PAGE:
That’s really not an issue when you’re sitting in the ballpark; the second level isn’t overwhelming, and it adds a feeling of unexpected massiveness to the structure, especially with the liberal use of brickwork throughout. The second level features 16 suites, two party areas (one on each end), a sponsored club, and second-level seating. Because of the massiveness of the second deck there are a lot of supports in the main concourse; the effect isn’t unlike an old-fashioned ballpark like Tiger Stadium or Comiskey Park, and it allowed for an incredible spacious grandstand. You won’t be claustrophobic as you wait in line for your Dash Dog and Natty Greene microbrew.
Signage at the ballpark is surprisingly minimal, at least surrounding the playing field, with only three spots on the right-field wall and a single LED screen in left field. Of course, it’s some sign: at six feet high and 185 feet long, it’s an LED board of Major League proportions. As is the 26-foot by 40-foot videoboard in right field.
This is most definitely a high-tech park in terms of graphics. An ingame broadcast is presented on thin-screen TVs scattered through the concourse, club and suites. Cameras focus closely on the between-innings activities. Everything is controlled by a production suite of Major League proportions. About 80 miles of wire makes this all possible.
As of Opening Day 2010, BB&T Ballpark is not completed. There are some large expanses of bare concrete on the outfield wall, and an odd open area in right field that looks to be better suited as bullpens. Still to come: a five-story building beyond the right-field wall, slated to contain team offices, the visitors’ clubhouses, a large team store, office space for owner Billy Prim’s other business ventures, and office space for lease. Until that building is completed, the team story is temporarily set up in what was designed to be the press box, right on the concourse level behind home plate.
BB&T Ballpark doesn’t break any ground on ballpark design, nor is it the flashiest ballpark to come down the pike in recent years. But it’s a great place to bring the family, it’s built for the long haul, and it was well worth the wait.
WHERE TO SIT
There are basically six types of seating at the ballpark unless you have the bucks to rent a suite: traditional grandstand seating, a left-field berm, a small section of right-field reserved seating that juts onto the playing field, standing room on either side of the batters’ eye, and a right-field picnic area.
If you’re with the family, we’d recommend the left-field berm. It’s an extremely pitched berm (in other words, don’t let the baby crawl off on their own; chances are pretty good they’ll roll out of control down the berm). But that steep angle makes it good for watching the game; you’re high enough over the outfield fence that you won’t miss much action. And you won’t be battling the sun at all during evening games.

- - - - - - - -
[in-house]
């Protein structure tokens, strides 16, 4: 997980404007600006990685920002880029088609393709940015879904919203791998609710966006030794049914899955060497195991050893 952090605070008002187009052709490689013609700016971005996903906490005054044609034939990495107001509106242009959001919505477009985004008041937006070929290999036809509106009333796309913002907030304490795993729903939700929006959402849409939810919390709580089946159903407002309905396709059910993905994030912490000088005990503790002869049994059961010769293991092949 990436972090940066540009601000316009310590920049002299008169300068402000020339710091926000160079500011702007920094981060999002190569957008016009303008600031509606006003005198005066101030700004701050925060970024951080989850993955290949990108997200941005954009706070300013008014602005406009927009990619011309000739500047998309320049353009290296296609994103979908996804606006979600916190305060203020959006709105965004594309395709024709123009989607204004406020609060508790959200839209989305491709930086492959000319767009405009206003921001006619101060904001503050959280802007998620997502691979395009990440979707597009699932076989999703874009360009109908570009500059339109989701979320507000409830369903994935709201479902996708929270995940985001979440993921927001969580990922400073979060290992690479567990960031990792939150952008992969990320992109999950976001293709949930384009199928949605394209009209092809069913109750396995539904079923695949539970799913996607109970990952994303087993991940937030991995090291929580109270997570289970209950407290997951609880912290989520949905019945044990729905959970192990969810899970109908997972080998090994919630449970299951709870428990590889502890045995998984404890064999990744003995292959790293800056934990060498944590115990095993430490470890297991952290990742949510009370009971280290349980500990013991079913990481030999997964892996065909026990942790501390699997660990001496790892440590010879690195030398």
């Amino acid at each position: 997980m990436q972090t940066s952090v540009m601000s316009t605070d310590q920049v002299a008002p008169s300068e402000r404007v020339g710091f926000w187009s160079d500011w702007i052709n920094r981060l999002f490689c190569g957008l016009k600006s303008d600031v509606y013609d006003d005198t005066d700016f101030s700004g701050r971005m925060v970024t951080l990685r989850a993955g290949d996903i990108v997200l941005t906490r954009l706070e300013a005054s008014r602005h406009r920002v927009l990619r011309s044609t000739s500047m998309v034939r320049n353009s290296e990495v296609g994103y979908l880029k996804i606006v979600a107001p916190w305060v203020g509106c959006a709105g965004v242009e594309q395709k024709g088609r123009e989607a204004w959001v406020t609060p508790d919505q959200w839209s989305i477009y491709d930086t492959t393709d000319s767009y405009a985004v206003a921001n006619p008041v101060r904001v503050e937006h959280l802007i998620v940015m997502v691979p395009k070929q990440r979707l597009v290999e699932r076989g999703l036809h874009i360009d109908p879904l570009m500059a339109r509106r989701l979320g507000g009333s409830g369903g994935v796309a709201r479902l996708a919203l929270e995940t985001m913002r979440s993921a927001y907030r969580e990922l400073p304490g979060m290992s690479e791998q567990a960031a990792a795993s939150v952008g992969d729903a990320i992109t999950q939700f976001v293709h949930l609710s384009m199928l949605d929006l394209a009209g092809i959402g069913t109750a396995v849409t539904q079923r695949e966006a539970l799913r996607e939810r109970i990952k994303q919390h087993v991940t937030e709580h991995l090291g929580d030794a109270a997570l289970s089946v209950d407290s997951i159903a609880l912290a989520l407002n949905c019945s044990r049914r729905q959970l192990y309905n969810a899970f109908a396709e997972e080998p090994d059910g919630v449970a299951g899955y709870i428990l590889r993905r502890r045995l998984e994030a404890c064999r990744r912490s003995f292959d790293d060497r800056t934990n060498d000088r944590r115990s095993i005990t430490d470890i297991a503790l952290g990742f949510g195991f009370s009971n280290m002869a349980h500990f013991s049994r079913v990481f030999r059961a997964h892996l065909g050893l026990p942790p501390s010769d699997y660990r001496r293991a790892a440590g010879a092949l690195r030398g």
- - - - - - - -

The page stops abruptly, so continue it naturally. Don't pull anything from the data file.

The right-field bridge will end up being one of the busiest spots in the ballpark on a night when there was a full house. We suspect it will get more popular over time, although the Dash could do a lot to increase its popularity by installing some drink rails there.
- The last time a Winston-Salem pro team opened a new ballpark was 54 years ago, when the Winston-Salem Twins opened Ernie Shore Field, now Wake Forest Baseball Park.
- Over 26,000 bricks were used in the construction of the ballpark.
- These are high-tech times: about 80 miles of wire runs through the ballpark.
- The carousel in the outfield kids’ area was originally installed at Ernie Shore Field.
FOR THE KIDS
What kid wouldn’t love a 12,000-square-foot play area? It’s located to the back of the center-field concourse and features various play areas, jumping houses and a carousel moved over from Ernie Shore Field (and cleaned up in the process, it looks like). Combine that with a huge left-field berm, plenty of Muppets videos shown during game breaks (you cannot go wrong with the Muppets on the big screen!) and you’ve got a ballpark built for families.
The place to start is a Natty Greene’s microbrew, on tap for only $5. A full assortment of the locally produced microbrew (we noted Guilford Golden Ale, Southern Pale Ale and Buckshot Amber Ale) can be found at three concession stands on the main concourse and many of the additional 20 points of sale ringing the concourse. In fact, any beer is $5, whether it be a tap or a Bud/Bud Light tallboy. Otherwise, the concessions are fairly standard: Dash Dogs ($3), burgers, Domino’s Pizza, popcorn and more. A broader selection of food, including carved sandwiches, can be found at the second-level club.
BEFORE/AFTER THE GAME
If you didn’t get enough Natty Greene microbrews at the ballpark, head over to Foothills Brewing, a short drive away. (Foothills Brewing, 638 W. 4th St., Winston-Salem, NC 27101-2730; 336/777-3348.)